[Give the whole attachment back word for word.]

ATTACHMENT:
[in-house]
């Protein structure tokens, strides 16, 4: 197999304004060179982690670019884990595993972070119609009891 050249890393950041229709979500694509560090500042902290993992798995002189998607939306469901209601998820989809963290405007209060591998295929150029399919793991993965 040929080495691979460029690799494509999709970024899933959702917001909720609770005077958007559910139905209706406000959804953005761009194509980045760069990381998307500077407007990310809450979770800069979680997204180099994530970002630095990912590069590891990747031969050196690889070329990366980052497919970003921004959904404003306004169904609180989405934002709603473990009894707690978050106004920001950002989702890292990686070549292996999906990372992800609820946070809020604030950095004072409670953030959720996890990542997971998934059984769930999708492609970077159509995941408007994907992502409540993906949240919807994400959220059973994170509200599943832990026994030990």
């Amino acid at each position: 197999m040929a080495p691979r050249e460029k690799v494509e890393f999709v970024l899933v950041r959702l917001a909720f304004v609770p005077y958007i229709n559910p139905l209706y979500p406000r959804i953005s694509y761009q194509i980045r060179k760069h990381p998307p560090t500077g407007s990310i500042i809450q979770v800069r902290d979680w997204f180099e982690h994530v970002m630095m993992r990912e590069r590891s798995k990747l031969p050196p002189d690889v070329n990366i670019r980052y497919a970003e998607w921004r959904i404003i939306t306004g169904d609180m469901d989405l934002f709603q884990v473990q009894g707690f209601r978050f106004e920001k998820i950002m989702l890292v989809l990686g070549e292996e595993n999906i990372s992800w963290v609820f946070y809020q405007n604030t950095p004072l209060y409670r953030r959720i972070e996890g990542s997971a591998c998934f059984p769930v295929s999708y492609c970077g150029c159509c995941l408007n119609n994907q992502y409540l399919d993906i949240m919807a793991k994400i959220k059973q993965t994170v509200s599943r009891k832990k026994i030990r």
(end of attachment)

[in-house]
């Protein structure tokens, strides 16, 4: 197999304004060179982690670019884990595993972070119609009891 050249890393950041229709979500694509560090500042902290993992798995002189998607939306469901209601998820989809963290405007209060591998295929150029399919793991993965 040929080495691979460029690799494509999709970024899933959702917001909720609770005077958007559910139905209706406000959804953005761009194509980045760069990381998307500077407007990310809450979770800069979680997204180099994530970002630095990912590069590891990747031969050196690889070329990366980052497919970003921004959904404003306004169904609180989405934002709603473990009894707690978050106004920001950002989702890292990686070549292996999906990372992800609820946070809020604030950095004072409670953030959720996890990542997971998934059984769930999708492609970077159509995941408007994907992502409540993906949240919807994400959220059973994170509200599943832990026994030990």
């Amino acid at each position: 197999m040929a080495p691979r050249e460029k690799v494509e890393f999709v970024l899933v950041r959702l917001a909720f304004v609770p005077y958007i229709n559910p139905l209706y979500p406000r959804i953005s694509y761009q194509i980045r060179k760069h990381p998307p560090t500077g407007s990310i500042i809450q979770v800069r902290d979680w997204f180099e982690h994530v970002m630095m993992r990912e590069r590891s798995k990747l031969p050196p002189d690889v070329n990366i670019r980052y497919a970003e998607w921004r959904i404003i939306t306004g169904d609180m469901d989405l934002f709603q884990v473990q009894g707690f209601r978050f106004e920001k998820i950002m989702l890292v989809l990686g070549e292996e595993n999906i990372s992800w963290v609820f946070y809020q405007n604030t950095p004072l209060y409670r953030r959720i972070e996890g990542s997971a591998c998934f059984p769930v295929s999708y492609c970077g150029c159509c995941l408007n119609n994907q992502y409540l399919d993906i949240m919807a793991k994400i959220k059973q993965t994170v509200s599943r009891k832990k026994i030990r």